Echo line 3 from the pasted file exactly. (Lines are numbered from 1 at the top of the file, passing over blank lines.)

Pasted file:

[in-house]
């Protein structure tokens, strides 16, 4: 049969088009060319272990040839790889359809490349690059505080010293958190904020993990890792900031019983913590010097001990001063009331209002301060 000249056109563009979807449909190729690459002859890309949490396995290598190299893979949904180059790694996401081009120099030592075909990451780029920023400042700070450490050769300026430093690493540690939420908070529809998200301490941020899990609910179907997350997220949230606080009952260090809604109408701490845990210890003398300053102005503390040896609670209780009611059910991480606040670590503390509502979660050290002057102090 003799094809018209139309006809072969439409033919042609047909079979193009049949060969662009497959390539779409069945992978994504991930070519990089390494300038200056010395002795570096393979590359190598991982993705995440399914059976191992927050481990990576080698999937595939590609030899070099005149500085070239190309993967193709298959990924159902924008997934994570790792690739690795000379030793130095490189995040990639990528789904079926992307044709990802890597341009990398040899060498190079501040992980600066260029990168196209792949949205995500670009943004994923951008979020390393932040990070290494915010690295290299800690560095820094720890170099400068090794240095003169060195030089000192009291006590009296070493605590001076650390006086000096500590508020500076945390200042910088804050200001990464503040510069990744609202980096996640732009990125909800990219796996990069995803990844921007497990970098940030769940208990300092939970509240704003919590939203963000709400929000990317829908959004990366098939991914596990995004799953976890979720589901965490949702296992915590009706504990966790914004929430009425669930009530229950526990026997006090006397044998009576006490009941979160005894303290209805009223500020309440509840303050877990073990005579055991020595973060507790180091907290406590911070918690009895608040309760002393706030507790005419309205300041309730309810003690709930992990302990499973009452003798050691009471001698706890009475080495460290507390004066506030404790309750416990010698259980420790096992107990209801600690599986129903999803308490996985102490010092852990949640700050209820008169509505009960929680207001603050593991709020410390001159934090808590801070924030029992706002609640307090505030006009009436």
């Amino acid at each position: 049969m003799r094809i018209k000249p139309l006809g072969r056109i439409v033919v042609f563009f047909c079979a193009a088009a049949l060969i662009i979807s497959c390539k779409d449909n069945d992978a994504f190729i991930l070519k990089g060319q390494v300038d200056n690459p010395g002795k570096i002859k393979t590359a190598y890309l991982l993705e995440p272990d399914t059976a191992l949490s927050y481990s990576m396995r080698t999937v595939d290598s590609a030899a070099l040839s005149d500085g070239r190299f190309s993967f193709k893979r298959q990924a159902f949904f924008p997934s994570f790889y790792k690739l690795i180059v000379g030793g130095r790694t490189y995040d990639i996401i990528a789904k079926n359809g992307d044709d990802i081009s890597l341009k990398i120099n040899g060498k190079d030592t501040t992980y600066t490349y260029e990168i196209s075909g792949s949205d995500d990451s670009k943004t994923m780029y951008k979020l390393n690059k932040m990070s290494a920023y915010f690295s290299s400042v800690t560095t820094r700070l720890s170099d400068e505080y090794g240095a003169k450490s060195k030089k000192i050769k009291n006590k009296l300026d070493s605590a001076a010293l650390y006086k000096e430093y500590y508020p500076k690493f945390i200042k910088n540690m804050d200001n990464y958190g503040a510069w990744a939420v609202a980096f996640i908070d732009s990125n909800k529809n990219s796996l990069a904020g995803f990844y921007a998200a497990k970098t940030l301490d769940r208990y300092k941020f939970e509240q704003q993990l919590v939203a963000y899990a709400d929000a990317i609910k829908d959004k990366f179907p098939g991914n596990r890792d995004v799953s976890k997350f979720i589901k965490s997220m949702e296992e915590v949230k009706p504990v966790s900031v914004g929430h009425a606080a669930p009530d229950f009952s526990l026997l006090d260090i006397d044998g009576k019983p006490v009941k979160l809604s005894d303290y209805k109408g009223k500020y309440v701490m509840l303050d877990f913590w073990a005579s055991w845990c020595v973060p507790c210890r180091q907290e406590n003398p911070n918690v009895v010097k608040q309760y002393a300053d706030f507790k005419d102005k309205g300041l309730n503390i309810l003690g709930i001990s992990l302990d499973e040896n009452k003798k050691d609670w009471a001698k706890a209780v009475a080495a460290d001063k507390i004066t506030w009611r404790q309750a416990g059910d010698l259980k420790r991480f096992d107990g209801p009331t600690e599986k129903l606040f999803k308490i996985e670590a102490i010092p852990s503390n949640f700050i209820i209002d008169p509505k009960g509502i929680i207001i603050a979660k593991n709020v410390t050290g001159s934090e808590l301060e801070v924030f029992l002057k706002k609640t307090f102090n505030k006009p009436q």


């Amino acid at each position: 049969m003799r094809i018209k000249p139309l006809g072969r056109i439409v033919v042609f563009f047909c079979a193009a088009a049949l060969i662009i979807s497959c390539k779409d449909n069945d992978a994504f190729i991930l070519k990089g060319q390494v300038d200056n690459p010395g002795k570096i002859k393979t590359a190598y890309l991982l993705e995440p272990d399914t059976a191992l949490s927050y481990s990576m396995r080698t999937v595939d290598s590609a030899a070099l040839s005149d500085g070239r190299f190309s993967f193709k893979r298959q990924a159902f949904f924008p997934s994570f790889y790792k690739l690795i180059v000379g030793g130095r790694t490189y995040d990639i996401i990528a789904k079926n359809g992307d044709d990802i081009s890597l341009k990398i120099n040899g060498k190079d030592t501040t992980y600066t490349y260029e990168i196209s075909g792949s949205d995500d990451s670009k943004t994923m780029y951008k979020l390393n690059k932040m990070s290494a920023y915010f690295s290299s400042v800690t560095t820094r700070l720890s170099d400068e505080y090794g240095a003169k450490s060195k030089k000192i050769k009291n006590k009296l300026d070493s605590a001076a010293l650390y006086k000096e430093y500590y508020p500076k690493f945390i200042k910088n540690m804050d200001n990464y958190g503040a510069w990744a939420v609202a980096f996640i908070d732009s990125n909800k529809n990219s796996l990069a904020g995803f990844y921007a998200a497990k970098t940030l301490d769940r208990y300092k941020f939970e509240q704003q993990l919590v939203a963000y899990a709400d929000a990317i609910k829908d959004k990366f179907p098939g991914n596990r890792d995004v799953s976890k997350f979720i589901k965490s997220m949702e296992e915590v949230k009706p504990v966790s900031v914004g929430h009425a606080a669930p009530d229950f009952s526990l026997l006090d260090i006397d044998g009576k019983p006490v009941k979160l809604s005894d303290y209805k109408g009223k500020y309440v701490m509840l303050d877990f913590w073990a005579s055991w845990c020595v973060p507790c210890r180091q907290e406590n003398p911070n918690v009895v010097k608040q309760y002393a300053d706030f507790k005419d102005k309205g300041l309730n503390i309810l003690g709930i001990s992990l302990d499973e040896n009452k003798k050691d609670w009471a001698k706890a209780v009475a080495a460290d001063k507390i004066t506030w009611r404790q309750a416990g059910d010698l259980k420790r991480f096992d107990g209801p009331t600690e599986k129903l606040f999803k308490i996985e670590a102490i010092p852990s503390n949640f700050i209820i209002d008169p509505k009960g509502i929680i207001i603050a979660k593991n709020v410390t050290g001159s934090e808590l301060e801070v924030f029992l002057k706002k609640t307090f102090n505030k006009p009436q």